Where the pavement allows us, his favorite move is to daringly shift our path into the street. He has absolutely no fear of cars or vehicles of any kind, no matter how big, loud or fast. And he’s insistent that we travel in the middle of the road. Of course this could just be dumb dog logic. Were I not there to yank him into submission, we’d both already be ashes in the same urn. Maybe he’s just reminding me that every once in a while we need to live a little dangerously, no matter how scary the circumstance. Stretch that old comfort zone. Take a walk on the wild side.

Then there are his ‘critters’. That is what we call squirrels. He is plagued by them. What drives him nuts, is the fact that they can move forward and backward, left and right…but they also can disappear. He can’t grasp the concept that squirrels can go up–climb those trees that he can only sniff or pee on. I must admit I feed his critter mania by pointing them out along our walk. “Look at that critter, Henri. Get that bastard!” and we lunge forward in hot pursuit. Of course the critters always win by scaling the closest tree, leaving him befuddled and amazed.

As much as these vermin annoy him, he has his buddies in the neighborhood to balance things. Drake is the dog who lives catty-corner across the street. He’s three times his size, a handsome, fluffy collie mix who also happens to be madly in love with Henri. I think he crushes on Drake as well. They have serious butt adoration sessions right in front of me. Then there is Daisy, a five-pound Yorkie who barks at him incessantly while excitedly wagging her tail in syncopation at the same time. She’s the only tiny dog Henri shows any liking for. Even though she yipes at him, he is mad about her.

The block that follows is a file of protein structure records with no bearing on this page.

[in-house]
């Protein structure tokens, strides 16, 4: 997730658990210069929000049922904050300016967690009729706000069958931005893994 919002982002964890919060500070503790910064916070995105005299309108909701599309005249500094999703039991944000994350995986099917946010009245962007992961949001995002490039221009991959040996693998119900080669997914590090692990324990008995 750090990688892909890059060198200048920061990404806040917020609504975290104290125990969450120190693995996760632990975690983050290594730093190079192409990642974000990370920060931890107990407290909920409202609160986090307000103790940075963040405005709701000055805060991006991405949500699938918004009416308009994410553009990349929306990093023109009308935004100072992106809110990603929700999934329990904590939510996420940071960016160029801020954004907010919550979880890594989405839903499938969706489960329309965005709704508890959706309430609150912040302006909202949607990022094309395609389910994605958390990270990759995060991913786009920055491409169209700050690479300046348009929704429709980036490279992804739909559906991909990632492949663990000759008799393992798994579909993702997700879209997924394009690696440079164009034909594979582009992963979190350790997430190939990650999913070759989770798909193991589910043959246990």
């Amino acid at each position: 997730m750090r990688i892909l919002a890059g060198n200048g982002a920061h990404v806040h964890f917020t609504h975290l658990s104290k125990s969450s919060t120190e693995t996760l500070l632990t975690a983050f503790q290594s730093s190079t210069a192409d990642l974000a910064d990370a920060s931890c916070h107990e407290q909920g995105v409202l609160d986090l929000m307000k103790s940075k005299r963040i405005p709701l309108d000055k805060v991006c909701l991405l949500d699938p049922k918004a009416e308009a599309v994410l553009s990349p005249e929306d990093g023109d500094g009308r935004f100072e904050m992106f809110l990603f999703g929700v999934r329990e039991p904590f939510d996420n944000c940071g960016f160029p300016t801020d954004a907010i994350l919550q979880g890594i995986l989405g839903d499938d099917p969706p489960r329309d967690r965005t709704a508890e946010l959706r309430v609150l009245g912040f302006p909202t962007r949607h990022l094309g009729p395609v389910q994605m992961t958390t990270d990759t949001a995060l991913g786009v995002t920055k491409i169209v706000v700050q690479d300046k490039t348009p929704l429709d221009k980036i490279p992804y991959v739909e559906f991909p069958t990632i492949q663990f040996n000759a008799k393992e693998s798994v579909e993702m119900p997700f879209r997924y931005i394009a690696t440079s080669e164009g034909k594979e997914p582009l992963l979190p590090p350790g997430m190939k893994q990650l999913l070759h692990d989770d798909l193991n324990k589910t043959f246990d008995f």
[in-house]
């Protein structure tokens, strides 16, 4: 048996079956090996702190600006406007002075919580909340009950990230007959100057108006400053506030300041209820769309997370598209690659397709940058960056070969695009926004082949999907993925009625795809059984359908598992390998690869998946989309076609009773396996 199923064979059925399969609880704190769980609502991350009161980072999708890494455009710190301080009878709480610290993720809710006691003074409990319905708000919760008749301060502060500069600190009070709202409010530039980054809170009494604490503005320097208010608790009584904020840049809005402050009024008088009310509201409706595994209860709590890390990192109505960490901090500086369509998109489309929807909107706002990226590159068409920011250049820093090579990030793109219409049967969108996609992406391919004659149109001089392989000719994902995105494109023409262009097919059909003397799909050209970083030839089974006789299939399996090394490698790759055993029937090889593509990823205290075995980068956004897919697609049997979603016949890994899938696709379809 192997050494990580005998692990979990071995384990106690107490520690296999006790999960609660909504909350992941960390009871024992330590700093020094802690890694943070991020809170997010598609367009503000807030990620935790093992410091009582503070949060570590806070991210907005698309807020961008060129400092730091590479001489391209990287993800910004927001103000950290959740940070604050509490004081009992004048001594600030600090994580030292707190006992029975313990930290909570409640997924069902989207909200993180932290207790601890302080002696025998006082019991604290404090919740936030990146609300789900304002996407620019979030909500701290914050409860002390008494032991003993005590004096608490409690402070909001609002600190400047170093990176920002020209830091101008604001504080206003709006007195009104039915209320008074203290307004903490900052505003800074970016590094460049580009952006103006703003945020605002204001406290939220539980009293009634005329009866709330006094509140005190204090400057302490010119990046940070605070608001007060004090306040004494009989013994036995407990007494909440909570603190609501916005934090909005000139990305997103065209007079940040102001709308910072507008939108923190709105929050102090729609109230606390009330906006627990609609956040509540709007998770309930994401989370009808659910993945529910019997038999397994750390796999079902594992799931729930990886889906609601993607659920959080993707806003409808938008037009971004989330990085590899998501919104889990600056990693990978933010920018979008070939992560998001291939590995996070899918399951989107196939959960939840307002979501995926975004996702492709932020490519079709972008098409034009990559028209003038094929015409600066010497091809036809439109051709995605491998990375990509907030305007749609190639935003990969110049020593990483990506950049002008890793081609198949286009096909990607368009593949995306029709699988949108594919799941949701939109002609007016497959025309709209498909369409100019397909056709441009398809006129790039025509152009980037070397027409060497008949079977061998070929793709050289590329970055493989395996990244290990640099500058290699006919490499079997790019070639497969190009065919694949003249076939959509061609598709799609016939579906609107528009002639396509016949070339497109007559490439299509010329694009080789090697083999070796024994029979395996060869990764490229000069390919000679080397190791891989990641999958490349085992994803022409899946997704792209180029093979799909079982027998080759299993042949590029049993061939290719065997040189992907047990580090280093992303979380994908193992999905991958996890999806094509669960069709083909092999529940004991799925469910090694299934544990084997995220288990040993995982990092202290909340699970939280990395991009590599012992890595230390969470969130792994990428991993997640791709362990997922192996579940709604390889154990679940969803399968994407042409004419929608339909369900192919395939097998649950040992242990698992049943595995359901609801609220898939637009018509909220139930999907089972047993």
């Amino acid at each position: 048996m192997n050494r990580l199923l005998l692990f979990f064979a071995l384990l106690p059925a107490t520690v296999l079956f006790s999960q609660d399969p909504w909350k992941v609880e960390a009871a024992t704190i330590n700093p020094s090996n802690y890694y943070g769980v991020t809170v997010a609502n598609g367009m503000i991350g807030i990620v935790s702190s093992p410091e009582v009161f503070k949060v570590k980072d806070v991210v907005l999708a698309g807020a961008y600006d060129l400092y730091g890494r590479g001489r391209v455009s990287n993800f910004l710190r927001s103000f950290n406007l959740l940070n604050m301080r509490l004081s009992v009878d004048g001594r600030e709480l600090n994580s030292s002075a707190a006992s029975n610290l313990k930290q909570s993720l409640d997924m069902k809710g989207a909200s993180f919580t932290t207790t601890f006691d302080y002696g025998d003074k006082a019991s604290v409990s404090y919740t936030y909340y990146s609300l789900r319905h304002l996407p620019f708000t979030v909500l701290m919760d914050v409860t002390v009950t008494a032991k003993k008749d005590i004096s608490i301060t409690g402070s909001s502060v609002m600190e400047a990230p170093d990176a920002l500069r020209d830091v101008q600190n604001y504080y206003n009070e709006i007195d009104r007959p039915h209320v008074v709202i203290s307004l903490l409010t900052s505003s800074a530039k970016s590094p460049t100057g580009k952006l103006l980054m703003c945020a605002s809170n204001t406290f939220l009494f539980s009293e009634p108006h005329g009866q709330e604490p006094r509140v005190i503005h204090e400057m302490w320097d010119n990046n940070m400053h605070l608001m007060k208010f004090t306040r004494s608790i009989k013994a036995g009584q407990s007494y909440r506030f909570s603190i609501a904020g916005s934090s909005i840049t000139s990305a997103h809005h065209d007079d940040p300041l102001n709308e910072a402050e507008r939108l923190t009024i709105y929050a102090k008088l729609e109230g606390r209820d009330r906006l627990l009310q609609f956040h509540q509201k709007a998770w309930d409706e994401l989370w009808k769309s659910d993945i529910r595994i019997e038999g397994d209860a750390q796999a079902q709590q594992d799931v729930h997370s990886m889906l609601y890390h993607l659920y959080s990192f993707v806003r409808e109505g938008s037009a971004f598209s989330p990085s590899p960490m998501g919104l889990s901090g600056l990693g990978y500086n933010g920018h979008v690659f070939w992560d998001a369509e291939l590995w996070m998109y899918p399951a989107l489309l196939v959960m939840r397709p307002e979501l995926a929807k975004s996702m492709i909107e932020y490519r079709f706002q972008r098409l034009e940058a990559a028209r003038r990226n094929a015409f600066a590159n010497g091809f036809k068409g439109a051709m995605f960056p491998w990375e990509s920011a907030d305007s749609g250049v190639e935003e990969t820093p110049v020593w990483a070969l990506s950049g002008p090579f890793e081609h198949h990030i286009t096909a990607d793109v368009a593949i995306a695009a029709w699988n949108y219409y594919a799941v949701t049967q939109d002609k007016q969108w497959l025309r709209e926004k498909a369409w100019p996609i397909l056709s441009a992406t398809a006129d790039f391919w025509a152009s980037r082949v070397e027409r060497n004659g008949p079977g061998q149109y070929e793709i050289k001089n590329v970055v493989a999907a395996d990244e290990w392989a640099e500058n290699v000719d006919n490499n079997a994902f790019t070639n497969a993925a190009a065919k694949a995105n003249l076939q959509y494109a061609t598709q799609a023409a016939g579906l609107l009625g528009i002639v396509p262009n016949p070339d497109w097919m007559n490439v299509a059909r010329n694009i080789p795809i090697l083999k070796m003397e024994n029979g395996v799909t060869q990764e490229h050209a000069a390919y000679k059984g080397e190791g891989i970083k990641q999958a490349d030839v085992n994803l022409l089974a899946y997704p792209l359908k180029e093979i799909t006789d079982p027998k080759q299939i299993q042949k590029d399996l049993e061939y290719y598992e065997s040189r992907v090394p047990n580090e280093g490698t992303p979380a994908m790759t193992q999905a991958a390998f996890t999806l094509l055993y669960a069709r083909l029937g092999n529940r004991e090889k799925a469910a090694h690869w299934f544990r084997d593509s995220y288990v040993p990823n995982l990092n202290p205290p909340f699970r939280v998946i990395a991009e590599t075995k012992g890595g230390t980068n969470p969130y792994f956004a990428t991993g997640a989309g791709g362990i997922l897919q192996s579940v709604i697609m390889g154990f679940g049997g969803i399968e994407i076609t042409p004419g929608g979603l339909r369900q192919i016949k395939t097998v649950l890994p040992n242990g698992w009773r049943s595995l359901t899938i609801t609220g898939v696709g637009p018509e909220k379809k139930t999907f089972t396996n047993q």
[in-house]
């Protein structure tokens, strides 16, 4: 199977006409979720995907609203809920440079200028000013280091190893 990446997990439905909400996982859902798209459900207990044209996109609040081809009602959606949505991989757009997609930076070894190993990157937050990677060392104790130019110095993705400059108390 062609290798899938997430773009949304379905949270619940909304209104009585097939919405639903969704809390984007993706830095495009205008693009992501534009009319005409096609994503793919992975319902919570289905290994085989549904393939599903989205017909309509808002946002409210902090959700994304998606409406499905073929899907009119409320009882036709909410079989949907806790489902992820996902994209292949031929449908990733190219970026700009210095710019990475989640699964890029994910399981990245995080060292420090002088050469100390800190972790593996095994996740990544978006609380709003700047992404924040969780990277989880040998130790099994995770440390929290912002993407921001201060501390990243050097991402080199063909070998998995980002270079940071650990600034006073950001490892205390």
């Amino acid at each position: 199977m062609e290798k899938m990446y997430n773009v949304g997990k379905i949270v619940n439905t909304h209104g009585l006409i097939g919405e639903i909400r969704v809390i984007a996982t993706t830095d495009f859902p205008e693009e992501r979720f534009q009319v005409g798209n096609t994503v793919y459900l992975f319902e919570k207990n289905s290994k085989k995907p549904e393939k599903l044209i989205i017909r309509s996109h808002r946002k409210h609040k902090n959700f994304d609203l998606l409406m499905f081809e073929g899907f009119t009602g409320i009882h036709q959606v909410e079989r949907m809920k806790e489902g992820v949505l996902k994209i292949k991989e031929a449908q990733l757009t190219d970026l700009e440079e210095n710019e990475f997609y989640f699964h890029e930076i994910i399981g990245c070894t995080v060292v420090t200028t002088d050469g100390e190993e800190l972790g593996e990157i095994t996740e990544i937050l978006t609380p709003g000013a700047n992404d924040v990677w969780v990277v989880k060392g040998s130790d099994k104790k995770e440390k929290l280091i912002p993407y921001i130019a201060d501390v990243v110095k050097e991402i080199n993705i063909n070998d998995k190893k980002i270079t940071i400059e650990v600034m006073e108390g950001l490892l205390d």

On the occasional morning, during the final leg of our walk, we meet Taco–an ancient, blonde Chihuahua who is so obese he appears to be helium inflated. Always off-leash, he’s taken it upon himself to patrol the sidewalk in the front of his house and the neighbors’ on either side. Taco affects this low, very butch growl, showing his few remaining teeth while threatening both the pooch and me. Usually his owner has to open the front door and call him back in the house. Taco grumbles all the way to his door.

With the mileage of so many, many years under my belt, I suppose I have followed much of my dog’s philosophy. I’ve sniffed my fair share of tree trunks, and lifted my leg whenever something wonderful came my way. Most often it was those times I dared to walk down the middle of the road that I enjoyed some of my greatest adventures. There’ve been dozens of pesky critters who tried to make things difficult, but so many more Drakes who’ve made my world better. And you can’t live a truly full life without the noisy Daisys and obnoxious Tacos nipping at your heels while stumbling along on your journey. The time goes so quickly. As short as a great morning walk.

 

Hey, did I mention I just turned sixty-five?

 

 

13 thoughts on “Walking the Dog: a metaphor

  1. Matthew, there are so many things I love about this post I have read it again, but had to let you know immediately how moving it was and how much you really nailed it!!! Xoxo

    1. It was my ‘attempt’ at being brief (under 1500 words 🙂 )Thanks to one of the newest Drakes in my life. Glad you enjoyed it. Were you disappointed that Taco and Daisy weren’t in the video?

  2. 65! Not possible! Wasn’t it just a few years ago you were helping run the summer theater program at the high school? Happy Birthday and many more.

    1. Chris, that’s how it still often feels to me too, which is why 65 is mostly impossible to believe. I’ll never forget Deb’s 18th birthday. Aunt Margaret made her a cake. She was depressed at being “so damn old”

  3. Tiger (who is similar to Henri in size, shape, height and temperament) and I very much enjoyed the walk video and your metaphorical take on what dogs teach us about life. I’m glad you and Henri and David are walking through this life together. Happy birthday, M. You look terrific. Whatever you’re doing, keep doing it.